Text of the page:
Private apartments can stabilize a portfolio in an economic downturn

Historically, private, multi-residential apartments are a sound investment no matter the economic winds.

Apartments offer investors a unique investment opportunity. They can create returns through three sources: consistent cash flows from operations; increases in equity from mortgage principle repayment (in a sense, the tenants buy the building for you); and, increases in property value over time.

To illustrate the potential downside protection inherent in private apartments, the graph below isolates the 2008 financial crisis and the returns achieved by various asset classes during the crisis.

It shows that during the 2008 financial crisis, Canadian Equities fell by approximately 31%, Canadian Public REITs fell by 38%, and US Equities by 23% (in Canadian dollar terms). Private Canadian Apartments achieved a positive return of over 6%.

The higher relative performance achieved by private apartments during the financial services crisis can be attributed to their tri-fold return drivers (consistent cash flows from operations, increases in equity from mortgage principle repayment, and increases in property value over time).

Equiton’s experience shows us that professional and well-capitalized apartment owners tend to keep most assets off the market during a financial crisis, often waiting for panic to subside. They’re often not looking to sell into an environment where buyers may act more conservatively or are focused on getting a great deal.  The flip side is that there are opportunities to purchase good assets at a discount. Individual and non-professional owners, whose primary business is not apartment investing, may be forced to liquidate properties to cover issues unrelated to the property. For these and other similar reasons, prices tend to quickly return after an economic shock, and excellent gains can be achieved when purchasing during a downturn.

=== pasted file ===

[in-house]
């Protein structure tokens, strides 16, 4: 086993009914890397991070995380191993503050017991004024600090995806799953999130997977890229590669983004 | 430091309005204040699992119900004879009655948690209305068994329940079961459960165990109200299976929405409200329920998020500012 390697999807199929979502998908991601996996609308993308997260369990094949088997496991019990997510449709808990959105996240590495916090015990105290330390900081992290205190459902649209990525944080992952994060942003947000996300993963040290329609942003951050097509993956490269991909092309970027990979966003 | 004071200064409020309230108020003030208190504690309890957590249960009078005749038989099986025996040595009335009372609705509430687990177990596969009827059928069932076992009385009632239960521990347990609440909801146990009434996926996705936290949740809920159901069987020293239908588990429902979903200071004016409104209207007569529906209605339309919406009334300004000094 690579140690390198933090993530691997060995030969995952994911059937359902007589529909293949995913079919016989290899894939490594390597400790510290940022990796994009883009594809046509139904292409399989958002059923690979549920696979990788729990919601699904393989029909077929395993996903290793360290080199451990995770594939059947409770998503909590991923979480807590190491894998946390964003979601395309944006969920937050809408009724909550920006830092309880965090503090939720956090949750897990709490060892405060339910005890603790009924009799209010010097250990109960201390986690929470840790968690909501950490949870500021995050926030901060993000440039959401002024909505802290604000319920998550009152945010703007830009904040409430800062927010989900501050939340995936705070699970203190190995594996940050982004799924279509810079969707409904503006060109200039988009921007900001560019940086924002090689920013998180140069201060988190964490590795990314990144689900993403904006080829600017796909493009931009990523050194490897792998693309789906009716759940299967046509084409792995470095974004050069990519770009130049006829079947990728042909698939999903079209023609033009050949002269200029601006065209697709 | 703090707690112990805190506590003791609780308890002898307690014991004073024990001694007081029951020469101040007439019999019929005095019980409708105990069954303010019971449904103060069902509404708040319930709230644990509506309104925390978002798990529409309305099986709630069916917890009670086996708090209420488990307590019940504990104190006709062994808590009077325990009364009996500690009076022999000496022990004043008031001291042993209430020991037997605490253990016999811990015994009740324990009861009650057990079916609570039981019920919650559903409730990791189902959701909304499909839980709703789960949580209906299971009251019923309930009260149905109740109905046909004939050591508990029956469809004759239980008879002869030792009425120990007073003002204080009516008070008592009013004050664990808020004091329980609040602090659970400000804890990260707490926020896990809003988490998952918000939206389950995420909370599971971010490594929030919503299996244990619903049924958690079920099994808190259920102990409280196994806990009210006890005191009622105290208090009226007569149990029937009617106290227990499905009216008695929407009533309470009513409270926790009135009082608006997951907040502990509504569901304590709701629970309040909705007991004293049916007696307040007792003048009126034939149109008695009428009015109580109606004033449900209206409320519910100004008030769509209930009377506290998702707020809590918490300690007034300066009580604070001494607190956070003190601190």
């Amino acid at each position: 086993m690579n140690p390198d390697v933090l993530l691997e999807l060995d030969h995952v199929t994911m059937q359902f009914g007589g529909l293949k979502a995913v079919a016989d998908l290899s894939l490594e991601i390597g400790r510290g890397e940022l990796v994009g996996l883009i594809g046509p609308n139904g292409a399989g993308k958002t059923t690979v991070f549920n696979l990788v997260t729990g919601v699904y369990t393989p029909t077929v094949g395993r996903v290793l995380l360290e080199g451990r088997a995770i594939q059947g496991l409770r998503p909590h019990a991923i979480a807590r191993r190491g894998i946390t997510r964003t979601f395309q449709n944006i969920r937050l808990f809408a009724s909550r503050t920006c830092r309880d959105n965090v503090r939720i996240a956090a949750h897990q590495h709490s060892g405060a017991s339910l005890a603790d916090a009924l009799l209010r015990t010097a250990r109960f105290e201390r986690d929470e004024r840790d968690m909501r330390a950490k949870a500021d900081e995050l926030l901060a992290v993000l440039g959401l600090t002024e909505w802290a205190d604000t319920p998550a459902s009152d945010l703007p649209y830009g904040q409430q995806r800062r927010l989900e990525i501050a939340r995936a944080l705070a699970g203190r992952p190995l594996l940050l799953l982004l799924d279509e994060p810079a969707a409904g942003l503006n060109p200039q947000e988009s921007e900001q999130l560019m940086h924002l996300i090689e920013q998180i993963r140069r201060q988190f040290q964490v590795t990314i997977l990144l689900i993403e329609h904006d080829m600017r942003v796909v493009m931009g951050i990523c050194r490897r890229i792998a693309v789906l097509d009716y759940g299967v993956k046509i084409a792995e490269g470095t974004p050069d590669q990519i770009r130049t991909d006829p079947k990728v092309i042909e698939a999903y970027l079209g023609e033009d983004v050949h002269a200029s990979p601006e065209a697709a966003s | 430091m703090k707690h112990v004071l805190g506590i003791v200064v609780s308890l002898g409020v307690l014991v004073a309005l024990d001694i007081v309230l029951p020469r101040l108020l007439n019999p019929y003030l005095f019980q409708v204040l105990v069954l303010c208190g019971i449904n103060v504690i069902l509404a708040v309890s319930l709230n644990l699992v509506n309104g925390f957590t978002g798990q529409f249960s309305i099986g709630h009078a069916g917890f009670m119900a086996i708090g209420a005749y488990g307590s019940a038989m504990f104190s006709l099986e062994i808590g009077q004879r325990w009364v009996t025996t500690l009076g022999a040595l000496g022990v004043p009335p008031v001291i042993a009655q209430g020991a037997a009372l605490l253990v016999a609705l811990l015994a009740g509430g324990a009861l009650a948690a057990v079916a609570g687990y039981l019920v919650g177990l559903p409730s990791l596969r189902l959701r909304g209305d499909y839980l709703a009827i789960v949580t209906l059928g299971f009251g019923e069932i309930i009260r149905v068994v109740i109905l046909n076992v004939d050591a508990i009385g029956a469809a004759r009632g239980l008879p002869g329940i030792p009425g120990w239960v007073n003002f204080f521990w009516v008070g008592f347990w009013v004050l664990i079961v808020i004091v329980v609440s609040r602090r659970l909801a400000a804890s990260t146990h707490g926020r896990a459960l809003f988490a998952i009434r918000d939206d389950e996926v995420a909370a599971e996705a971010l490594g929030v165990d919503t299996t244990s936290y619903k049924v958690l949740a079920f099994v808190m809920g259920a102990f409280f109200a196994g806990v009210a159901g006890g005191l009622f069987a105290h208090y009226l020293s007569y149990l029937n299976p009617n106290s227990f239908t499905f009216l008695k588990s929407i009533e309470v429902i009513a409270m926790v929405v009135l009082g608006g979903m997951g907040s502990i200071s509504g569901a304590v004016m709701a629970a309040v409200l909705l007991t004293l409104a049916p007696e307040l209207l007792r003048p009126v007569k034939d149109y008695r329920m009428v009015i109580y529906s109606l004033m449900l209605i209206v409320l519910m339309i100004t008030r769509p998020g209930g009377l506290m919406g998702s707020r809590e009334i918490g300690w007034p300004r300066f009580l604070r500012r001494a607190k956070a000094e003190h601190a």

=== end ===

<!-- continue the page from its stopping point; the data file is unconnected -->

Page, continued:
In addition, when private apartments are purchased below their intrinsic value, the value of these assets could improve even in a declining market because increases in revenue from taking advantage of market rents and improved operations can happen at a faster pace than any temporary decline. As mentioned earlier, even during the financial crisis, the 6.5% gain is an average that would include optimized and non-optimized assets. Those that were optimized may show even higher average returns during that period.


  1. Private Canadian Apartments = MSCI/REALPAC Canada Quarterly Property Fund Index- Residential / MSCI Real Estate Analytics Portal, Accessed February 4, 2020
  2. Canadian Commercial Real Estate = MSCI/REALPAC Canada Quarterly Property Fund Index – All Properties / MSCI Real Estate Analytics Portal, Accessed February 4, 2020
  3. Canadian Bonds = Citi Canadian GBI Index /Morningstar Canada, Accessed January 15, 2020
  4. Canadian Equities = MSCI Canada Index / MSCI Inc.,, Accessed January 15, 2020
  5. US Equities = MSCI US Index / Bloomberg – Accessed January 15, 2020
  6. Global Equities = MSCI World Index / MSCI Inc., – Accessed January 15, 2020
  7. Emerging Market Equities = MSCI Emerging Market Index / MSCI Inc., – Accessed January 15, 2020